Synfuel is opposed by the warmists since it does not cut the fossil fuel craving. "Cleaner" in terms of GHG pollution, is not an option they will consider, even though the F-T process can be used to convert CO2 to fuel and other products, albeit at a higher cost. For example, a standard F-T plant can produce gasoline at a cost of roughly $2.40 a gallon and CO2 converted gasoline at a cost of roughly $3.40 a gallon. That higher cost CO2 gasoline is not that attractive. It is close enough to being viable that it should justify some prototype plants to see if co-generation or other applications could make it more competitive. At $2.40 a gallon, the more standard F-T process is competitive as a co-generation process or waste disposal application. It is right at the ragged edge of being profitable as a stand alone application. Future oil commodity prices should only serve to be advantageous for F-T Synfuels.

Solar, the darling energy of the warmist's future, has applications, only on smaller scale. It is being incorporated in numerous communities of the future where it can produce a sizable portion of the community scale energy demand. In areas with high electrical rates, solar can be somewhat competitive, though subsidies are required in nearly all cases. The warmists can rationalize subsidies that match their agenda of course. While they complain about subsidies for other industries, often for research to meet their high demands to begin with, they have no problem with pork if it is in their trough. There are a few actually putting their money where their mouth is. Google has invested substantially in solar, Nanosolar is a main investment, that has promise. Active participation, instead of activist obstruction, is a positive sign that should be expanded.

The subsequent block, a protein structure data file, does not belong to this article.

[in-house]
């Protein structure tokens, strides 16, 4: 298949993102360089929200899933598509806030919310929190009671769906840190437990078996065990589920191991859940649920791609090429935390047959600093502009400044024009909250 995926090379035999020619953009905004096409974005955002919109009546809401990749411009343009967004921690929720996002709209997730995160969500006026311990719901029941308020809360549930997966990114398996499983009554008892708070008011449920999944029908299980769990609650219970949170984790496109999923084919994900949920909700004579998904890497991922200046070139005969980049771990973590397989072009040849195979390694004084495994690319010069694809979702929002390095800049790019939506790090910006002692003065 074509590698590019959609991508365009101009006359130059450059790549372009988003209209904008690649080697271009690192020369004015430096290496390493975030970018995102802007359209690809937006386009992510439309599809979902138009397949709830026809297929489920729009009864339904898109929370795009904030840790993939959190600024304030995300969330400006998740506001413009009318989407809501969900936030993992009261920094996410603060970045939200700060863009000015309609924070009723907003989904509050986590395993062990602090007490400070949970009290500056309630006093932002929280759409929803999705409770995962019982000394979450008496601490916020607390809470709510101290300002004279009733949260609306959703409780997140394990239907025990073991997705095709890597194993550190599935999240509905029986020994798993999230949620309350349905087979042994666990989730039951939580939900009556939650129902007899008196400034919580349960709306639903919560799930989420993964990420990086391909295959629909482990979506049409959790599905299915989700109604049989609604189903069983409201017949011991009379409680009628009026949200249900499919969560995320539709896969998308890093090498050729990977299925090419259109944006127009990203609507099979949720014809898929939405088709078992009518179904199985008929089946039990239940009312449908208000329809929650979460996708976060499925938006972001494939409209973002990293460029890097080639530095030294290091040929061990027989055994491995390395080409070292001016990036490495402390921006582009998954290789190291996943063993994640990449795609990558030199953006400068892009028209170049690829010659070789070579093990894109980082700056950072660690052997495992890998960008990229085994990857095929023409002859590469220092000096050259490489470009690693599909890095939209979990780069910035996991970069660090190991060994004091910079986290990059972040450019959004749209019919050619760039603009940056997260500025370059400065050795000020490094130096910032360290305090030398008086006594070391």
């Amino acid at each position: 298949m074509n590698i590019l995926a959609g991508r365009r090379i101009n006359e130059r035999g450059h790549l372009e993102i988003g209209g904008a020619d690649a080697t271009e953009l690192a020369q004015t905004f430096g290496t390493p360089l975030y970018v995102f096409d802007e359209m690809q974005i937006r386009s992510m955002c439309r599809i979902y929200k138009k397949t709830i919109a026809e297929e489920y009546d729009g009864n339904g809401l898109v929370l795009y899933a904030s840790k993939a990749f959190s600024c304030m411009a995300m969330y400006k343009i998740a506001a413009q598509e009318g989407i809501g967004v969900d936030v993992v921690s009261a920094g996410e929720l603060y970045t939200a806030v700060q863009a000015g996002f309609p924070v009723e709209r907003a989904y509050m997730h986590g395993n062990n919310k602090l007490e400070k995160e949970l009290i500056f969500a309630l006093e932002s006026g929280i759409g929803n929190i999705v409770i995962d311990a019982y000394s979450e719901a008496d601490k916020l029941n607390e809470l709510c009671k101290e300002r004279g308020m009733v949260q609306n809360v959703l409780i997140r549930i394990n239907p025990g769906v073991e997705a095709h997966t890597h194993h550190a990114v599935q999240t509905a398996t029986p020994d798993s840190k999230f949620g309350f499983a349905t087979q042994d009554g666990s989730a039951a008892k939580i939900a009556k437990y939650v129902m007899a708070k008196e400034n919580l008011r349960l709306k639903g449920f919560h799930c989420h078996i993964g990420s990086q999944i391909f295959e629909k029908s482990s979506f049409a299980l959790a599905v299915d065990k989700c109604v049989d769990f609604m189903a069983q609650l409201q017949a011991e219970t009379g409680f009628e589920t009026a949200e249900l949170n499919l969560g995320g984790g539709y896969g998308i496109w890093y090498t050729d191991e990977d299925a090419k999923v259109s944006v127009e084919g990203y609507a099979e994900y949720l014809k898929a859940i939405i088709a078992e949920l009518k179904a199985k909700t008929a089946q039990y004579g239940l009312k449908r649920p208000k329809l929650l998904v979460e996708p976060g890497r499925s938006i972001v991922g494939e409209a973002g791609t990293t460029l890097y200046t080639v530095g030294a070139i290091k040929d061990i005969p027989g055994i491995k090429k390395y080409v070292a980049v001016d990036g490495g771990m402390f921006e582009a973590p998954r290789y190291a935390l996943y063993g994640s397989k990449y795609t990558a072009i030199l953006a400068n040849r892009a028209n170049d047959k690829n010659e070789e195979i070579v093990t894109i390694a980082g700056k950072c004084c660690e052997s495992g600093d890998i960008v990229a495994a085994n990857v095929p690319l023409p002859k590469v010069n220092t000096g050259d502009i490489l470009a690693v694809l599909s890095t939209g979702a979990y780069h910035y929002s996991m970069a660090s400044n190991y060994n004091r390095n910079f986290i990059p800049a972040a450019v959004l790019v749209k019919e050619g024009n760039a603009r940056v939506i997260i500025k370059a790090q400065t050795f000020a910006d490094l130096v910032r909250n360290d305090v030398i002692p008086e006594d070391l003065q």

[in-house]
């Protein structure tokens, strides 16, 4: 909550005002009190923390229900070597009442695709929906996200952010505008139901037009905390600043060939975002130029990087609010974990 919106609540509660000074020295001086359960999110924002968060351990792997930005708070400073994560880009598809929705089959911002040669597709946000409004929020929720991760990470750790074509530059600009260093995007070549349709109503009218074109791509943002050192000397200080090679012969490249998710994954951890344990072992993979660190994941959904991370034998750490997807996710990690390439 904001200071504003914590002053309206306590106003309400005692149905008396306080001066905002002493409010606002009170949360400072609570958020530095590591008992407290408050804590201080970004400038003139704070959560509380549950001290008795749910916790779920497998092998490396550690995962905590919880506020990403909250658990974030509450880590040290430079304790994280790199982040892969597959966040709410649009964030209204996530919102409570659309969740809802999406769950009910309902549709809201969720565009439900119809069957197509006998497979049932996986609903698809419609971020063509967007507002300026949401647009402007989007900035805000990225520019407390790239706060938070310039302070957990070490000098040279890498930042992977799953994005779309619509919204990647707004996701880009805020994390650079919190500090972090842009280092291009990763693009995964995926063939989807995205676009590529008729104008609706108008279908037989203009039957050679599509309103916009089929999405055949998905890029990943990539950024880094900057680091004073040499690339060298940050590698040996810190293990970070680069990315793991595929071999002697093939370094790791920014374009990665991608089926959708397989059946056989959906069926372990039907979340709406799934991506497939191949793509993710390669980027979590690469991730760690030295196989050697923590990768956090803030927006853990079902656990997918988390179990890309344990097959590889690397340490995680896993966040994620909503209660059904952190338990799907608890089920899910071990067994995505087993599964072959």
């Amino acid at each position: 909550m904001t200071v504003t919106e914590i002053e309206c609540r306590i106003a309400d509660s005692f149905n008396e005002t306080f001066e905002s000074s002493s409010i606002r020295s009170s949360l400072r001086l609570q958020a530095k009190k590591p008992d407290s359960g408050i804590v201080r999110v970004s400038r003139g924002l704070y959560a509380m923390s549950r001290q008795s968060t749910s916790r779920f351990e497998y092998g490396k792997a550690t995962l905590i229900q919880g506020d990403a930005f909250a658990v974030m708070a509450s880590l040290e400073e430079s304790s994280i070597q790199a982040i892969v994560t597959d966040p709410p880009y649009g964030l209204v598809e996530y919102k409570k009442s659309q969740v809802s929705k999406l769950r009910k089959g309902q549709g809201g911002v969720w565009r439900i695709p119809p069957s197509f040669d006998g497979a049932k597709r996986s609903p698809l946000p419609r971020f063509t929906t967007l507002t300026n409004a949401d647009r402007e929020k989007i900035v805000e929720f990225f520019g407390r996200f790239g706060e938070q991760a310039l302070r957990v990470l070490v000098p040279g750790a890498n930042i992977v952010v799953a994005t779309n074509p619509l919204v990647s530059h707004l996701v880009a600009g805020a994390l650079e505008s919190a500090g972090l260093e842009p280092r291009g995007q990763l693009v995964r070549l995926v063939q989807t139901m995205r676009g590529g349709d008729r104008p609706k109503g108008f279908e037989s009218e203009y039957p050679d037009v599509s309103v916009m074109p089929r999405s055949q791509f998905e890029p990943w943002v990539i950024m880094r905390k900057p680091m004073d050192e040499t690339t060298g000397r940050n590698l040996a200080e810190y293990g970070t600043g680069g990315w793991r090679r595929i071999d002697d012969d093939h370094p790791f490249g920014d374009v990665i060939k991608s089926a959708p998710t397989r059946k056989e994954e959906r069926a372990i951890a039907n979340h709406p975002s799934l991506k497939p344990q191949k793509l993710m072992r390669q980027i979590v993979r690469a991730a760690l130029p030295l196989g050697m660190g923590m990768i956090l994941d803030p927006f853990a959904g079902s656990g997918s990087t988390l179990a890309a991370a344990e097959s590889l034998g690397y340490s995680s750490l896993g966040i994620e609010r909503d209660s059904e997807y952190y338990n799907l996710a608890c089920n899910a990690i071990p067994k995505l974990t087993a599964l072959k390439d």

James Annan, a British Climate Scientist, has been waxing technologically on Japan and solar following the Earthquake and nuclear situation. He does seem to "get" some of the scale issues, but still is a little on the warm and fuzzy side. One part of US government research into solar is the adaption of solar panels as an integral part of residential construction. If the solar panels can replace most of the typical roofing cost of a new home, that will considerably offset the initial cost of solar energy. Nanosolar received a 20 million dollar research grant for solar roofing integration. While that is not a lot of money, it has high potential return on investment. Solar in this case, has very good promise of becoming cost effective. With more improvement is efficiency and/or reduced production costs, solar could eventually be the savior envisioned by the environmental crowd. It is still not ready for prime time though. Active promotion of solar, with that realization, is healthy for pursuing part of the energy puzzle. It will not solve the transportation fuel problem or solve all energy problems. There will have to be a mix of options in the energy mix.